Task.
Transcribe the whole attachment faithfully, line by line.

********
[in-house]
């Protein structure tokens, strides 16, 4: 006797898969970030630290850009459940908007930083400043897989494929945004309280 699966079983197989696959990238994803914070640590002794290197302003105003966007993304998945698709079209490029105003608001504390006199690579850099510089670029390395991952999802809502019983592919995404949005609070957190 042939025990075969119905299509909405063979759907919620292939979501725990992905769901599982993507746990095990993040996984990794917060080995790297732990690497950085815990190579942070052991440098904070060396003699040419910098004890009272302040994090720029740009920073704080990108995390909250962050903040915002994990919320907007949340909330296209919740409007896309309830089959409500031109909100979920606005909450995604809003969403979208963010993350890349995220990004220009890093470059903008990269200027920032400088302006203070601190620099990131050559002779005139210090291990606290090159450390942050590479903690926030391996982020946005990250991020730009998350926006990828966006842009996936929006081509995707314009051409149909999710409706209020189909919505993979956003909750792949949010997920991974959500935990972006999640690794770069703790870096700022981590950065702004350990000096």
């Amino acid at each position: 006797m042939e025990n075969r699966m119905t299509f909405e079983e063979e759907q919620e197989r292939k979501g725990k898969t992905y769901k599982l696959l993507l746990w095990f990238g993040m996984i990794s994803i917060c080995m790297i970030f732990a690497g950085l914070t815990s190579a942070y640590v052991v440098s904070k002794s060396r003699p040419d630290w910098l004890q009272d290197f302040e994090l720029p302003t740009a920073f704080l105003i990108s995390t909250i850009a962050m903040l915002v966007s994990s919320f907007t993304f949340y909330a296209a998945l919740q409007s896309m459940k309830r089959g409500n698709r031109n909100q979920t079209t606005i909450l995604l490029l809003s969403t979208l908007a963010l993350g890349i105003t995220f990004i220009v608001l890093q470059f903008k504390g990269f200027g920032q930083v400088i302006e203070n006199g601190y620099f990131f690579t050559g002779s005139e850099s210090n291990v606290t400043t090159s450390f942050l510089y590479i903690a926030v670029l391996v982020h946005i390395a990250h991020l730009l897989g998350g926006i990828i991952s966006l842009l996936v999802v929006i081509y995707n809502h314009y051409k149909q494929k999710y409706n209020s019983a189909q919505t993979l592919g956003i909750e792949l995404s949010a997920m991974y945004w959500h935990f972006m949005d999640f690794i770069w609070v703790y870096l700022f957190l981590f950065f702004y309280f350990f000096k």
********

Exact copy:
[in-house]
């Protein structure tokens, strides 16, 4: 006797898969970030630290850009459940908007930083400043897989494929945004309280 699966079983197989696959990238994803914070640590002794290197302003105003966007993304998945698709079209490029105003608001504390006199690579850099510089670029390395991952999802809502019983592919995404949005609070957190 042939025990075969119905299509909405063979759907919620292939979501725990992905769901599982993507746990095990993040996984990794917060080995790297732990690497950085815990190579942070052991440098904070060396003699040419910098004890009272302040994090720029740009920073704080990108995390909250962050903040915002994990919320907007949340909330296209919740409007896309309830089959409500031109909100979920606005909450995604809003969403979208963010993350890349995220990004220009890093470059903008990269200027920032400088302006203070601190620099990131050559002779005139210090291990606290090159450390942050590479903690926030391996982020946005990250991020730009998350926006990828966006842009996936929006081509995707314009051409149909999710409706209020189909919505993979956003909750792949949010997920991974959500935990972006999640690794770069703790870096700022981590950065702004350990000096």
């Amino acid at each position: 006797m042939e025990n075969r699966m119905t299509f909405e079983e063979e759907q919620e197989r292939k979501g725990k898969t992905y769901k599982l696959l993507l746990w095990f990238g993040m996984i990794s994803i917060c080995m790297i970030f732990a690497g950085l914070t815990s190579a942070y640590v052991v440098s904070k002794s060396r003699p040419d630290w910098l004890q009272d290197f302040e994090l720029p302003t740009a920073f704080l105003i990108s995390t909250i850009a962050m903040l915002v966007s994990s919320f907007t993304f949340y909330a296209a998945l919740q409007s896309m459940k309830r089959g409500n698709r031109n909100q979920t079209t606005i909450l995604l490029l809003s969403t979208l908007a963010l993350g890349i105003t995220f990004i220009v608001l890093q470059f903008k504390g990269f200027g920032q930083v400088i302006e203070n006199g601190y620099f990131f690579t050559g002779s005139e850099s210090n291990v606290t400043t090159s450390f942050l510089y590479i903690a926030v670029l391996v982020h946005i390395a990250h991020l730009l897989g998350g926006i990828i991952s966006l842009l996936v999802v929006i081509y995707n809502h314009y051409k149909q494929k999710y409706n209020s019983a189909q919505t993979l592919g956003i909750e792949l995404s949010a997920m991974y945004w959500h935990f972006m949005d999640f690794i770069w609070v703790y870096l700022f957190l981590f950065f702004y309280f350990f000096k």